Several times this season, Portland Sea Dogs relief pitchers have gathered in their elevated bullpen beyond the right-field fence to listen to Foulke tales.

Twelve years after Keith Foulke closed out the historic 2004 World Series for the Boston Red Sox, he’s back in the organization as a player-development consultant.

“Actually I think I’m a mentor or advisor or something like that,” Foulke said. “It’s a brand-new position that’s really never been done.”

Foulke spoke from a shaded picnic table at Hadlock Field during the Sea Dogs’ series earlier this week against Trenton. During games he sits in the bullpen with Portland’s relief corps, which currently numbers seven.

“He’s a good sounding board for guys who have questions about certain situations, certain pitches, counts, how to attack hitters,” said Portland pitching coach Kevin Walker, who remains in the dugout during games. “There’s just a lot of things you can bounce off a guy who’s got a ton of experience.”

Foulke had an 11-year career in the big leagues. He began as a starter with the Giants, was involved in trades to the White Sox and A’s, became an All-Star in 2003 and signed with the Red Sox prior to 2004, when he played a pivotal role in their American League Championship Series comeback against the New York Yankees and subsequent World Series sweep of St. Louis.

Knee problems limited Foulke’s effectiveness in two more years with the Red Sox. After elbow surgery he returned to pitch for Oakland in 2008 and ended his career after a 2009 season with the independent Newark (New Jersey) Bears.

In March, he returned to the Red Sox after discussing an advisory role with the team president, Dave Dombrowski.

“He had pretty much the same idea,” Foulke said. “When you think about it, it’s the one group of players that doesn’t have a roving instructor.”

Foulke, who has three sons and makes his home in Phoenix, drops in on the two highest rungs of Boston’s minor league ladder, Portland and Pawtucket. This week’s visit to Maine was his second of July. He arrived Sunday, remained through Wednesday and plans to return in late August.

“I definitely have tried to tap into some of the knowledge he has,” said Ty Buttrey, who has nine starts and 13 relief appearances. “He’s been through it and he can help us out in so many different ways. He’ll help you with your daily routine, help you to become a better overall pitcher.”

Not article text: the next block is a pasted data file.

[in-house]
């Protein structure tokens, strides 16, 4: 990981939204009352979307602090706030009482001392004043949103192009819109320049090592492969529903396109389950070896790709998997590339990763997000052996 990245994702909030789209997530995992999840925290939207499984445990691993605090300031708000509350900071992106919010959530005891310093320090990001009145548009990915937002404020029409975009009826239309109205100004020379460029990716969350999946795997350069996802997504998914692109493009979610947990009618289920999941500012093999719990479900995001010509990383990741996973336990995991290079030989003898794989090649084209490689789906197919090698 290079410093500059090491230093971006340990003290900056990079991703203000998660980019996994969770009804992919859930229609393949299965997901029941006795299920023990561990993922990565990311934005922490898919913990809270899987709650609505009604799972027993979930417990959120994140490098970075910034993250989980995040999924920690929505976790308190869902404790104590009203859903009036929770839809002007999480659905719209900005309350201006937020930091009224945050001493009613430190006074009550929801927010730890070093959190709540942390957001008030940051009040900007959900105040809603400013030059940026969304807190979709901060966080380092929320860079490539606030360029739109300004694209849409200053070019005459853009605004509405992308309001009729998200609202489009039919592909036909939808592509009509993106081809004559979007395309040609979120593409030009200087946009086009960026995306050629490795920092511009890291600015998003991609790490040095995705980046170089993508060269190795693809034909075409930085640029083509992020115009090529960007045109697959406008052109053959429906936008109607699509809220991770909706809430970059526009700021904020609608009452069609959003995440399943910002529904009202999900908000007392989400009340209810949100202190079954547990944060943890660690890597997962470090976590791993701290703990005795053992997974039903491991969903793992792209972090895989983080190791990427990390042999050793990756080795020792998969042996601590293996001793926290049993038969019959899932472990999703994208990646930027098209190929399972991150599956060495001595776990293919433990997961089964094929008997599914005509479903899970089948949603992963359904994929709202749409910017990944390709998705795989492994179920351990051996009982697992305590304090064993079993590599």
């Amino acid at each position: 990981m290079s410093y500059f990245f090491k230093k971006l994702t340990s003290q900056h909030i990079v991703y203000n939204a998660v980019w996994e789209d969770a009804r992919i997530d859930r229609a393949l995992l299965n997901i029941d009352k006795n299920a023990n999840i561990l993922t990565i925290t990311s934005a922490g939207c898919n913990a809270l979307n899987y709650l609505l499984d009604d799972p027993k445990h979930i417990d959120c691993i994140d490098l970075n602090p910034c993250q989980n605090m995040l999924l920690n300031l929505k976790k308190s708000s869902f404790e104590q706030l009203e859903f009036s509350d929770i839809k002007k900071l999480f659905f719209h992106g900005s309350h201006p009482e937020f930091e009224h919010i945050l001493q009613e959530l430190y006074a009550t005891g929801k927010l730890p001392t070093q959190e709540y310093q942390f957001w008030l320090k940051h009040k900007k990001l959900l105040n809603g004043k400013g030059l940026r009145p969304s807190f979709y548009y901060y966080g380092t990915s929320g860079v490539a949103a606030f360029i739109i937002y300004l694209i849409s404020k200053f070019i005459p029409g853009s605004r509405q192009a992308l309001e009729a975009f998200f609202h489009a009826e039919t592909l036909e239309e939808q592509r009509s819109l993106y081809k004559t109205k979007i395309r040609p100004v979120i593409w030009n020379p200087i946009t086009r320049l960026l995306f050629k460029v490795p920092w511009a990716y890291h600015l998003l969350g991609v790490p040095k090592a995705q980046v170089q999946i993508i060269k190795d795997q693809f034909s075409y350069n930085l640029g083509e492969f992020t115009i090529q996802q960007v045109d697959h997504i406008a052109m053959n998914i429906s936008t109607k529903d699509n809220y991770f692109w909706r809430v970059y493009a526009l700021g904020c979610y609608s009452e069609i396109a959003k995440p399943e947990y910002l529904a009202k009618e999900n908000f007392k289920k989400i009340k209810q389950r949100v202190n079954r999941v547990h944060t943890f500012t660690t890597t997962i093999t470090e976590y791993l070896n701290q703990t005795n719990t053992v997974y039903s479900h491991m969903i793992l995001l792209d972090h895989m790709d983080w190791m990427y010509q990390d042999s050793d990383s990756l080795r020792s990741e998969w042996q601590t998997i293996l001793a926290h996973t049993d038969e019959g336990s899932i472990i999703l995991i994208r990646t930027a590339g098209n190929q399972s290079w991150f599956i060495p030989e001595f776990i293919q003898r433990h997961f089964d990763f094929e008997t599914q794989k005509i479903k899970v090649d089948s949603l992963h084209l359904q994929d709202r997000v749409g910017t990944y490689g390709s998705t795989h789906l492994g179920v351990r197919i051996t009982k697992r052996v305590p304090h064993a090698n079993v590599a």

Buttrey asked Foulke for assistance with a mechanical issue, trying to resolve Buttrey’s tendency to pull his glove toward first base instead of staying in line with the plate.

“I’ll pull off, miss my spots a little bit,” Buttrey said. “It’s affected my breaking ball a little bit.”

Buttrey has other questions.

“I always ask him, ‘how many times did you throw back-to-back days?’ ” he said. “Because in the minor leagues, relievers generally don’t throw back-to-back days.”

Indeed, Foulke pitched in 11 of Boston’s 14 postseason games in 2004, including all four against St. Louis. After falling into a 3-0 hole against the Yankees, the Red Sox leaned on Foulke for five innings and 100 pitches over three days to remain alive.

“It’s not that your arm is hurting or not, it’s just that you give the team everything you can,” Foulke told Buttrey. “You have to be ready whenever they need you. If you’re a little tight that day, then spend some extra time to get hot, to get ready, stretch your arm out a little more. Obviously there’s a difference between being a little tight and being hurt. … But as long as you’re ready to go, it’s all out.”

Foulke speaks to the group and to pitchers individually. He arrives early for batting practice and pregame work.

“Some guys, we talk a lot more mental stuff,” he said. “Some guys, we talk a lot more physical stuff. We talk about life. Sometimes you have to talk about stuff that occurs off the field to help you on the field.”

Much of the conversation involves success and failure and how to deal with each. Foulke had plenty of both.

“If I can use my failures to help them proceed smoothly in life, that’s one of my real goals,” he said. “Try to keep them from making the mistakes I made, on and off the field.”

Every Portland reliever knows how it feels to descend the bullpen stairs and jog to the mound at Hadlock. What they dream about is making a similar trip at Fenway Park.

“You’re going to go out there and you’re going to be overwhelmed; you’re going to be scared,” Foulke said. “But it will be one of the greatest things ever to happen to you.”